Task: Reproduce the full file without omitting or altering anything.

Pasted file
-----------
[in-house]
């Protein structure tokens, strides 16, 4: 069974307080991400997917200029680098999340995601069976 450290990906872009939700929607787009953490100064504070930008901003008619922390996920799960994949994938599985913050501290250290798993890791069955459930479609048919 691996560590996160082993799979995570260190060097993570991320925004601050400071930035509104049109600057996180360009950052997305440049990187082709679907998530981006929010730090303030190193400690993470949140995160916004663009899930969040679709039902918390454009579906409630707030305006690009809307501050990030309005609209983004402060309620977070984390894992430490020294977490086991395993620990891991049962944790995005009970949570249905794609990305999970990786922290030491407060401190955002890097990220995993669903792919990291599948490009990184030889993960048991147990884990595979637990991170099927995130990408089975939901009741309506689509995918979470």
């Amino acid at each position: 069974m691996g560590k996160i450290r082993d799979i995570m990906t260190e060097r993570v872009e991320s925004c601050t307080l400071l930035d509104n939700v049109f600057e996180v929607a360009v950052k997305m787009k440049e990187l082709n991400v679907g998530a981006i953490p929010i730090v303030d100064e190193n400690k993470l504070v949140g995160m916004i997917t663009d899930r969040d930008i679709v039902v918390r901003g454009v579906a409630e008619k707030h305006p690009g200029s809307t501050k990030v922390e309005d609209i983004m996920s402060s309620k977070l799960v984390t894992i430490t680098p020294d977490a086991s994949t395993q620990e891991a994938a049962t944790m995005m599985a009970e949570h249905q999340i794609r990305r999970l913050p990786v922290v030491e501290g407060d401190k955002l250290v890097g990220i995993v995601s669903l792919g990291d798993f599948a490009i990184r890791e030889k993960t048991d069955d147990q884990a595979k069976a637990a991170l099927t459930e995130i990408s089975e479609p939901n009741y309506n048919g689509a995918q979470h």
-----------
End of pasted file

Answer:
[in-house]
């Protein structure tokens, strides 16, 4: 069974307080991400997917200029680098999340995601069976 450290990906872009939700929607787009953490100064504070930008901003008619922390996920799960994949994938599985913050501290250290798993890791069955459930479609048919 691996560590996160082993799979995570260190060097993570991320925004601050400071930035509104049109600057996180360009950052997305440049990187082709679907998530981006929010730090303030190193400690993470949140995160916004663009899930969040679709039902918390454009579906409630707030305006690009809307501050990030309005609209983004402060309620977070984390894992430490020294977490086991395993620990891991049962944790995005009970949570249905794609990305999970990786922290030491407060401190955002890097990220995993669903792919990291599948490009990184030889993960048991147990884990595979637990991170099927995130990408089975939901009741309506689509995918979470």
């Amino acid at each position: 069974m691996g560590k996160i450290r082993d799979i995570m990906t260190e060097r993570v872009e991320s925004c601050t307080l400071l930035d509104n939700v049109f600057e996180v929607a360009v950052k997305m787009k440049e990187l082709n991400v679907g998530a981006i953490p929010i730090v303030d100064e190193n400690k993470l504070v949140g995160m916004i997917t663009d899930r969040d930008i679709v039902v918390r901003g454009v579906a409630e008619k707030h305006p690009g200029s809307t501050k990030v922390e309005d609209i983004m996920s402060s309620k977070l799960v984390t894992i430490t680098p020294d977490a086991s994949t395993q620990e891991a994938a049962t944790m995005m599985a009970e949570h249905q999340i794609r990305r999970l913050p990786v922290v030491e501290g407060d401190k955002l250290v890097g990220i995993v995601s669903l792919g990291d798993f599948a490009i990184r890791e030889k993960t048991d069955d147990q884990a595979k069976a637990a991170l099927t459930e995130i990408s089975e479609p939901n009741y309506n048919g689509a995918q979470h």